I have been furious and exhausted and sad all week, but I still have to get up and go to my job, because my job lives in my house and can’t pour its own cheerios yet. (It’s kids. My job is my kids.)
I’m channeling some of my fury into helping here and now, into donating and volunteering, but the rest of it I’m pouring into my kids – into raising fierce little feminist killjoys, unrepentant SJWs, the nastiest little women. This is never happening again on my watch.
Here’s our reading list:
A is for Activist – Innosanto Nagara
Separate is Never Equal: Sylvia Mendez and Her Family’s Fight for Desegregation – Duncan Tonatium
Let’s Talk About Race – Julius Lester
Brave Girl: Clara and the Shirtwaist Maker’s Strike of 1909 – Michelle Markel
Mama Went to Jail for the Vote – Kathleen Karr
This Day in June – Gayle E Pitman
One Family – George Shannon
Sonja Sotomayor: A Judge Grows in the Bronx – Jonah Winter
I Dissent: Ruth Bader Ginsberg Makes Her Mark – Debbie Levy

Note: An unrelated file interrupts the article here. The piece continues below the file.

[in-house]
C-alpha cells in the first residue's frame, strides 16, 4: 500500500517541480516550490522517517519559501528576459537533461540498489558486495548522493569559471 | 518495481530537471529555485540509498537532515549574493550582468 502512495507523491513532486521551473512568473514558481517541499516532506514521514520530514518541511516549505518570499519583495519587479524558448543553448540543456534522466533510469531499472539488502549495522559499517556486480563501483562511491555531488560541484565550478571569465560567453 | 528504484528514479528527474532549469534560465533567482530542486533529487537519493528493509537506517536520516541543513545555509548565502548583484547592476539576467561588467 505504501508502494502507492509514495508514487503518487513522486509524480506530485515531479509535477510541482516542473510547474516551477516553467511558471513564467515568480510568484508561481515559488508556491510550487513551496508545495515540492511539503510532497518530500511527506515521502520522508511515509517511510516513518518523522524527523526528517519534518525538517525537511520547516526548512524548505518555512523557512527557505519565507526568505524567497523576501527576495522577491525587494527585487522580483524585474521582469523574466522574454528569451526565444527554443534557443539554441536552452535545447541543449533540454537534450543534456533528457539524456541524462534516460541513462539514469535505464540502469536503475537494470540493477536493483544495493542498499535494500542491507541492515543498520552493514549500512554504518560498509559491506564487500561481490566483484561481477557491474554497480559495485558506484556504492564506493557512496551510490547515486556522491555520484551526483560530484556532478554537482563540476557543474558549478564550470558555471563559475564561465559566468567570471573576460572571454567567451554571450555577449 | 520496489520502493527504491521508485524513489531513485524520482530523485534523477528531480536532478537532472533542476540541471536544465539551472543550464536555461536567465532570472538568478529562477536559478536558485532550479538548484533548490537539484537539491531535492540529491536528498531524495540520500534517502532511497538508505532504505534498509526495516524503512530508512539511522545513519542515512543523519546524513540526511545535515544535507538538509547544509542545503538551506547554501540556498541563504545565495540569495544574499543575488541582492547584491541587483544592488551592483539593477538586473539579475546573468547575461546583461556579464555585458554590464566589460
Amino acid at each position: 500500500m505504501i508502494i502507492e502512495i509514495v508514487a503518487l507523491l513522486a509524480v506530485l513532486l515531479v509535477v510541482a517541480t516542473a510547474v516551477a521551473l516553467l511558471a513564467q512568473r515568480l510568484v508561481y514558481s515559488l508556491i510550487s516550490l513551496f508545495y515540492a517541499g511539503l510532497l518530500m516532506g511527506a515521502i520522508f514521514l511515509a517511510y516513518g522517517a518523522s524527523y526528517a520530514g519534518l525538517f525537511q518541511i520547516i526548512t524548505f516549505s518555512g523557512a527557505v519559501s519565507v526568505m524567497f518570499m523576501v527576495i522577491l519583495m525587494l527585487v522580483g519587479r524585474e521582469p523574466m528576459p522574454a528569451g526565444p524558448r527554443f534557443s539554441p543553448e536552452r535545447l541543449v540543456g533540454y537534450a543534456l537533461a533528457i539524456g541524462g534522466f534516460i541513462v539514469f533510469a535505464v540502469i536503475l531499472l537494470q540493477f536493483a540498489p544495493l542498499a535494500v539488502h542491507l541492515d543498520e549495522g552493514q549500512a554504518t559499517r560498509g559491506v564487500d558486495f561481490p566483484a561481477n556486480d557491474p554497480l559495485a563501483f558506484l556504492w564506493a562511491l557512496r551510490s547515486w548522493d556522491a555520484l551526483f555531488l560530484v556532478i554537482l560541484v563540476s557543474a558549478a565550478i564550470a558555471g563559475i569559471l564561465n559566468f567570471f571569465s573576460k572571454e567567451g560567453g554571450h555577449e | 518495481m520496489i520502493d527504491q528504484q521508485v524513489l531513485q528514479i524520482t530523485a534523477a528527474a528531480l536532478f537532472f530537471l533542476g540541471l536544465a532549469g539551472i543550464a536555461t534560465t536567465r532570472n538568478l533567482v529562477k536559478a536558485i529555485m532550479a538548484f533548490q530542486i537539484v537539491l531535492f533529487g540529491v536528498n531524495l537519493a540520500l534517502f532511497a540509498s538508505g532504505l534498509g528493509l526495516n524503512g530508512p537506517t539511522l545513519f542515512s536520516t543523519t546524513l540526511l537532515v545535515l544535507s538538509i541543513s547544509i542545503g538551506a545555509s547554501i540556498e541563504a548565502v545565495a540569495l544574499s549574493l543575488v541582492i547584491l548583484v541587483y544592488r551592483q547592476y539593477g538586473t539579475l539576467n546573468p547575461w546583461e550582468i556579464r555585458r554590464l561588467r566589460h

Wangari’s Trees of Peace: A True Story From Africa – Jeannette Winter
The Librarian of Basra: A True Story From Iraq – Jeanette Winter
She Loved Baseball: The Effa Manley Story – Audrey Vernick
I Am Rosa Parks – Brad Meltzer
Ron’s Big Mission – Rose Blue
The Little Black Fish – Samed Beh-Rang
Malala Yousafzai: Warrior With Words – Karen Leggett Abouraya
(This one is breaking my heart a little [a lot] but) Hillary Rodham Clinton: Some Girls Are Born to Lead – Michelle Markel
Gimme your recs. I want books about civil rights, about queer issues, about Latinx heroes.
I want books to show my kids how to change the world, and to prove to them that it needs changing.
Tara Clancy's distinctive Queens accent is its own larger-than-life character as she narrates her memoir The Clancys of Queens
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